jamie goode's wine blog: The death of Kabinett...almost

Tuesday, June 17, 2008

The death of Kabinett...almost

Germany’s Mosel region, which produced some of the world’s best Riesling, uses a classification known as the Prädikat system, which is a hierarchical system with six different levels based on the ripeness of the grapes. When this was introduced, in 1971, the problem was getting the Riesling grapes ripe, and only the best fruit from the best sites got into the Spätlese and Auslese wines (the levels above this, Beerenauslese and Trockenbeerenauslese, relied on the concentrating effect of botrytis). But now, the effects of global warming mean that sugar levels are rising in the grapes, and the lowest end of the classification, Kabinett, is in danger of extinction. This is because the great vineyard sites are turning out grapes that have higher sugar levels than those you’d normally associate with Kabinett.

Is this a problem? Yes, if like me, you love Kabinett Rieslings. They’re fantastically fresh, with lovely tension between the high acidity and the sweetness. They are bright enough to go really well with food, as well as being good for casual sipping. Nowhere else in the world can make Riesling in such a focused yet light style. And because they are at the bottom end of this hierarchical system, they are also affordable.

These days, many of the Rieslings labeled ‘Kabinett’ are actually far sweeter and richer than the traditional Kabinett style. It’s perfectly legal to pick Riesling grapes at Spätlese levels of sweetness and then declassify these to Kabinett, but what’s the point of doing this? It invalidates the Prädikat system. Today’s wine is a Riesling Kabinett that tastes like Kabinett, from Dr Loosen, whose US office recently sent out a press release highlighting the problem that Kabinett faces. Loosen’s response has been to release a new Kabinett without a vineyard designation, based on less exalted vineyard sites where the grapes don’t get quite so ripe. “Kabinett is the lightest, most delicate style we produce,” says Loosen, “but in recent vintages our grand cru sites have become too warm. So we’ve gone to cooler sites to find the fruit we need to keep the true Kabinett style alive.” But he has shown with his regular Kabinetts that he is keen that a wine labelled as a Kabinett should actually taste like one, which is a good thing.

Dr Loosen Ürziger Würzgarten Riesling Kabinett 2007 Mosel Saar Ruwer, Germany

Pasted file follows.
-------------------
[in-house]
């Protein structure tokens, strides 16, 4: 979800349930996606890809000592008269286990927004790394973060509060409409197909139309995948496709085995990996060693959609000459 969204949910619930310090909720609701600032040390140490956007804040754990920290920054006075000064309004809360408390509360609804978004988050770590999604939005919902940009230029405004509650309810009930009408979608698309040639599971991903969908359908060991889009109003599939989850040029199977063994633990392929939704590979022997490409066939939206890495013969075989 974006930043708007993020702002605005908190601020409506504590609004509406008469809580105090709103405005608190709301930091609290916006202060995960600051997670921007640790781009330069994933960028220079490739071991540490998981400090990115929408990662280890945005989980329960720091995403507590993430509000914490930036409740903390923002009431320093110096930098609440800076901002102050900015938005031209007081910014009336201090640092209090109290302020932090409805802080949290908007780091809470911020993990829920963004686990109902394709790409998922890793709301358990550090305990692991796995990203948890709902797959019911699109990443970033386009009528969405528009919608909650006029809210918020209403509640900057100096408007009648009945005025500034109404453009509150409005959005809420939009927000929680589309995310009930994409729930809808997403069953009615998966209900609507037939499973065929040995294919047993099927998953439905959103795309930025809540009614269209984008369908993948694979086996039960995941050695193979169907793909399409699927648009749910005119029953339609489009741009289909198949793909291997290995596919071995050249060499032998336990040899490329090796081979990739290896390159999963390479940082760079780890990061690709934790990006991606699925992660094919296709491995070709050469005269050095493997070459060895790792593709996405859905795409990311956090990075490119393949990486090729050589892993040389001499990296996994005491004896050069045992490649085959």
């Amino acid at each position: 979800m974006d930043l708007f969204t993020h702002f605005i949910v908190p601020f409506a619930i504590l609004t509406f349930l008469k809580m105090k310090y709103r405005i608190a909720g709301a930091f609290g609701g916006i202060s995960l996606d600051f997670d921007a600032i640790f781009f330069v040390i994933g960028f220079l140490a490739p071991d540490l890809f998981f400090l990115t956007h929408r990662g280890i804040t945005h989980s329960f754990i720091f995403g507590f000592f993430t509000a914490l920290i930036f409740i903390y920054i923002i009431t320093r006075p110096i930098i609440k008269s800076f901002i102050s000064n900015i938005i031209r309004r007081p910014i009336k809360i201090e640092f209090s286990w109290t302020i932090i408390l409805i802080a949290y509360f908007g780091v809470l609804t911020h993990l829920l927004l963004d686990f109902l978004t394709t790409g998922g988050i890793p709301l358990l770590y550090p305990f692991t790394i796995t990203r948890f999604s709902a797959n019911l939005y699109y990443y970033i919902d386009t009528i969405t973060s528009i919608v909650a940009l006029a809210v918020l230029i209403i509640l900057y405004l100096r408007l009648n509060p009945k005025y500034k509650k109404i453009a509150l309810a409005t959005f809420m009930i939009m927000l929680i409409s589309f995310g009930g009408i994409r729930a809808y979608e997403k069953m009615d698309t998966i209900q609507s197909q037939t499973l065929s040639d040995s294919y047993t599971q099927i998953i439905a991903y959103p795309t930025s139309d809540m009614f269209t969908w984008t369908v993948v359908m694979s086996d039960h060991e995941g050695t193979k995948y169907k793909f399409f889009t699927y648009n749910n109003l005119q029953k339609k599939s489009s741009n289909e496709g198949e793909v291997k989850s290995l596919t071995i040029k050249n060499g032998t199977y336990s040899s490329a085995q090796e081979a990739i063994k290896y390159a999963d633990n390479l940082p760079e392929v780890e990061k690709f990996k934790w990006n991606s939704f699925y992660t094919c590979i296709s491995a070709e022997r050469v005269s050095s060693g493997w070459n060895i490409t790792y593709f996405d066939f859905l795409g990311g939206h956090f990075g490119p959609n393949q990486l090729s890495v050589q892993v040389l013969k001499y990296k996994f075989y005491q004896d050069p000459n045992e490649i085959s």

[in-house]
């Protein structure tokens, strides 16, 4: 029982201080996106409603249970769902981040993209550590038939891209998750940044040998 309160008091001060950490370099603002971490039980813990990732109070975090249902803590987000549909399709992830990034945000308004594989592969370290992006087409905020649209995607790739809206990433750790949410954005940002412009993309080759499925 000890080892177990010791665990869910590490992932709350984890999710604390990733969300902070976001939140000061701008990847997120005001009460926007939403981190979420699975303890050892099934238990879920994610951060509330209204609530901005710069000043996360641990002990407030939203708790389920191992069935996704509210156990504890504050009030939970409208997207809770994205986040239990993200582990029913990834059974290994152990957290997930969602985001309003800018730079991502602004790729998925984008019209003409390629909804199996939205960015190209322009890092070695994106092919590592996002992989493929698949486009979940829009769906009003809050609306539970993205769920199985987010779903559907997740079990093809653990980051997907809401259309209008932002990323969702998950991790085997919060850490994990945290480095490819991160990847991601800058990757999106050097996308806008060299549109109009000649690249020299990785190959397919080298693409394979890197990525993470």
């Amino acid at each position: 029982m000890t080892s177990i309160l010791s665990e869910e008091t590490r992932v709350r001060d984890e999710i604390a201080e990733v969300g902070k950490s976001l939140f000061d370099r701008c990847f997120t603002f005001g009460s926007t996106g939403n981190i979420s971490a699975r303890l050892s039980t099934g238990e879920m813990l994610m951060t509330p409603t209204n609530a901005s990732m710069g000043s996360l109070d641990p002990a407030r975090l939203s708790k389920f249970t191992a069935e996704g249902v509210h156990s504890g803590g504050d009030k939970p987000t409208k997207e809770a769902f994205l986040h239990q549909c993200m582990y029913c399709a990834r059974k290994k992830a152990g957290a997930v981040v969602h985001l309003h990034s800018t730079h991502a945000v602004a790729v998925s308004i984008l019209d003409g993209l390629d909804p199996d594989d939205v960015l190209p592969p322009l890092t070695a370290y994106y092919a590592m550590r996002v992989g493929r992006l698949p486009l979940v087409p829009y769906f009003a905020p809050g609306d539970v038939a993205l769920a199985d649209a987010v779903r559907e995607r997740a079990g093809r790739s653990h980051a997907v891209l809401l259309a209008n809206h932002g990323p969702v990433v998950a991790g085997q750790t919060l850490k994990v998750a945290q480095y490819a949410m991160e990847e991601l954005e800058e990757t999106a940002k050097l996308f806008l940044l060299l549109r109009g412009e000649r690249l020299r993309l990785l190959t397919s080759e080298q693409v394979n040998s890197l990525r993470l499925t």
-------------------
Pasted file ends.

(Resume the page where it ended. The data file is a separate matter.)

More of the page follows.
A delightfully bright example of Kabinett, with a lovely aromatic, fresh lemony, flowery, honeyed nose. The palate has a brilliant balance between the sweet tropical fruit and the high grapefruity acidity, with some spicy complexity and lovely precision. Fruity, fresh and low in alcohol (7.5%), this is the perfect lunchtime wine, but it’s also great for casual sipping, and would work well with light seafood dishes. Just off-dry, but still very fresh. 90/100 (£11.99 Waitrose, Booths)

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At 11:02 PM, Blogger ~ Phyll said...

So isn't this a curse in disguise for German wine producers? If the region is getting warmer, doesn't that mean vineyards that used to only produce Qba wines will potentially be producing QmP wines if global warming becomes worse?

Global warming is a bad thing, of course. I love Kabinetts, and hope they won't go extinct ever.

At 9:11 AM, Blogger Belcarnen said...

Kabinett wines are really becoming rare beast in Germany, but it's also the case here in Czech Republic. Everything is now high "prädikat", to heavy, with residual sugar. To find balanced ligher dry kabinet you can drink all evening is becoming like hunt for holy grail. Just wondering how much it is because of global warming and what part is just people liking sweet wines more and also "we can get more money for higher prädikat" factor...

BTW I love Dr. Loosen's basic Reisling, Dr. L. It's nor expensive and yet great example of place of origin and varietal.


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